Leaves cauline but clustered near base, ovate to elliptic-ovate, petiolate, vaginate, sometimes silver-veined. Inflorescence pubescent to glandular-pubescent; peduncle with one to few scattered sheathing bracts; floral bracts glabrous to pubescent, equal in length to pedicel plus ovary. Flowers resupinate, ringent, the outer surfaces of the sepals glandular-pubescent. Dorsal sepal concave, erect. Lateral sepals free, subsimilar to dorsal sepal, spreading. Petals spathulate to oblanceolate, upper margin adnate to dorsal sepal but often free from it, membranous. Labellum bipartite, long-spurred at the base, recurved at the apex; hypochile concave to cymbiform, rarely with prominent side lobes; epichile transverse, entire, rarely fimbriate, recurved at apex; spur slender, elongate. Column elongate; rostellum large, entire, flabellate or oblong-ovate, the apex usually breaking at removal of pollinia, rarely emarginate, margins more or less revolute; anther erect; clinandrium shallow; viscidium rather large; stigmata two. Ovary cylindric-fusiform, short-pedicellate, glandular-pubescent. Capsule not seen. (PO, PC).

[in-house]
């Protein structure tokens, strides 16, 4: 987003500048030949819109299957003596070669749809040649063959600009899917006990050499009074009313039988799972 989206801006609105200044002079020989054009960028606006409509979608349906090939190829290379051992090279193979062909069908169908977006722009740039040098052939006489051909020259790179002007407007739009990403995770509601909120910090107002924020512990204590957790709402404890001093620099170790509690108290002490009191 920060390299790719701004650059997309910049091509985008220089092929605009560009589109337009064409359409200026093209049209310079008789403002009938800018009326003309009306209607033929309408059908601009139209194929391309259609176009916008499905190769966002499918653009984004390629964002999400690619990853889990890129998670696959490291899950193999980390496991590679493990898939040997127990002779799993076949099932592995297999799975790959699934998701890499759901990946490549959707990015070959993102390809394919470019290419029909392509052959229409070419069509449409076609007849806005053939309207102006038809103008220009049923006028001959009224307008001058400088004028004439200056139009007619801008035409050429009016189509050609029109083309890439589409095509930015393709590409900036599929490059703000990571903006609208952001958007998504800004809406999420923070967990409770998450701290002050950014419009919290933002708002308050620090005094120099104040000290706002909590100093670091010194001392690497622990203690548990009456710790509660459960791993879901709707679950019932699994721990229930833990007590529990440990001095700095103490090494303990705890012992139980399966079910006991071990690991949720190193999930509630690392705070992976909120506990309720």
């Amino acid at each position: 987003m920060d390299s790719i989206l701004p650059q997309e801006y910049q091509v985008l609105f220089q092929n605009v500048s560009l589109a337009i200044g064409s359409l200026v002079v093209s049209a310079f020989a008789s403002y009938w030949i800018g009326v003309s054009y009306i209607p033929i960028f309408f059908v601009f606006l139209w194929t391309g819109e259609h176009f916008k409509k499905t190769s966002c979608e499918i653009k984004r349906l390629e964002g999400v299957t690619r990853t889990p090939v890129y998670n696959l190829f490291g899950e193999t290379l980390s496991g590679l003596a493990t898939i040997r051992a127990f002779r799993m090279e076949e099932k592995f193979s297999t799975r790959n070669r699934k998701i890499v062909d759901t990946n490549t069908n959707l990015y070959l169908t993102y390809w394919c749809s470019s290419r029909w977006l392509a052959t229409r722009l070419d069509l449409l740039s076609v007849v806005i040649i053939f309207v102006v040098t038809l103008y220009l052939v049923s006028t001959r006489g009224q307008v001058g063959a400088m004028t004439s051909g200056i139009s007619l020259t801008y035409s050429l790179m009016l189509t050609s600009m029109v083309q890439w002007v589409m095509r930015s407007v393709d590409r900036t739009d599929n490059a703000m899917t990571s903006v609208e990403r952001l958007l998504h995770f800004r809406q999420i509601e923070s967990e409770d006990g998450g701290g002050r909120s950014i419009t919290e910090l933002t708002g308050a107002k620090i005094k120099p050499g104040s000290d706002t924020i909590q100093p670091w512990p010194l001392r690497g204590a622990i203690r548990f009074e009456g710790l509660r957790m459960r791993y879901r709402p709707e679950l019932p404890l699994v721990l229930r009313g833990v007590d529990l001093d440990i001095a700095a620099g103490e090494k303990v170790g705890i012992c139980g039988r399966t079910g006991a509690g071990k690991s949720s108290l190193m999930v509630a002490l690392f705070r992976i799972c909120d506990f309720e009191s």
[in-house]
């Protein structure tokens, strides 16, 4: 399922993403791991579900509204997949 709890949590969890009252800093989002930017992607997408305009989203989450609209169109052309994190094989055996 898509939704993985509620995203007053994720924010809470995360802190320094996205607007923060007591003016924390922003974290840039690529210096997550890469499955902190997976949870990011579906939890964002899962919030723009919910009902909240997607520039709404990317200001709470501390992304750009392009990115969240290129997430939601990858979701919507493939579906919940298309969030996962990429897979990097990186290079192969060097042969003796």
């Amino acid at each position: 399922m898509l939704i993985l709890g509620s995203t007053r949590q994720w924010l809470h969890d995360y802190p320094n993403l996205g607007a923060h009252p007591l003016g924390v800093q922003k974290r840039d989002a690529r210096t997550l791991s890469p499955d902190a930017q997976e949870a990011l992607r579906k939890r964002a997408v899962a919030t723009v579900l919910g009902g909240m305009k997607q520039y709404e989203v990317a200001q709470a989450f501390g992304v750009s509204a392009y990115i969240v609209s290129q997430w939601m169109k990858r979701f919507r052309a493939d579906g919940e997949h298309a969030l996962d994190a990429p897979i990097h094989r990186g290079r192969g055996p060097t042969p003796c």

Approximately 26 species in the tropical Americas, from Guatemala and Honduras south to Bolivia, Paraguay, and northern Argentina. (PO, PC).
Plants of Aspidogyne grow in the shade on the floor of woodland (e.g. riverine, swamp forest, and cloud forest) in sandy soil, humus, and over granite rocks from sea level to 2000 m. (PO, PC).
None recorded. (PO, PC).
Aspidogyne is not in general cultivation. (PO, PC).
Not known. (PO, PC).
Aspidogyne is allied to Microchilus but differs in having flowers with an entire, convex, fl.abellate, or oblong-ovate rostellum, which usually ruptures when the viscidium is removed. (PO, PC).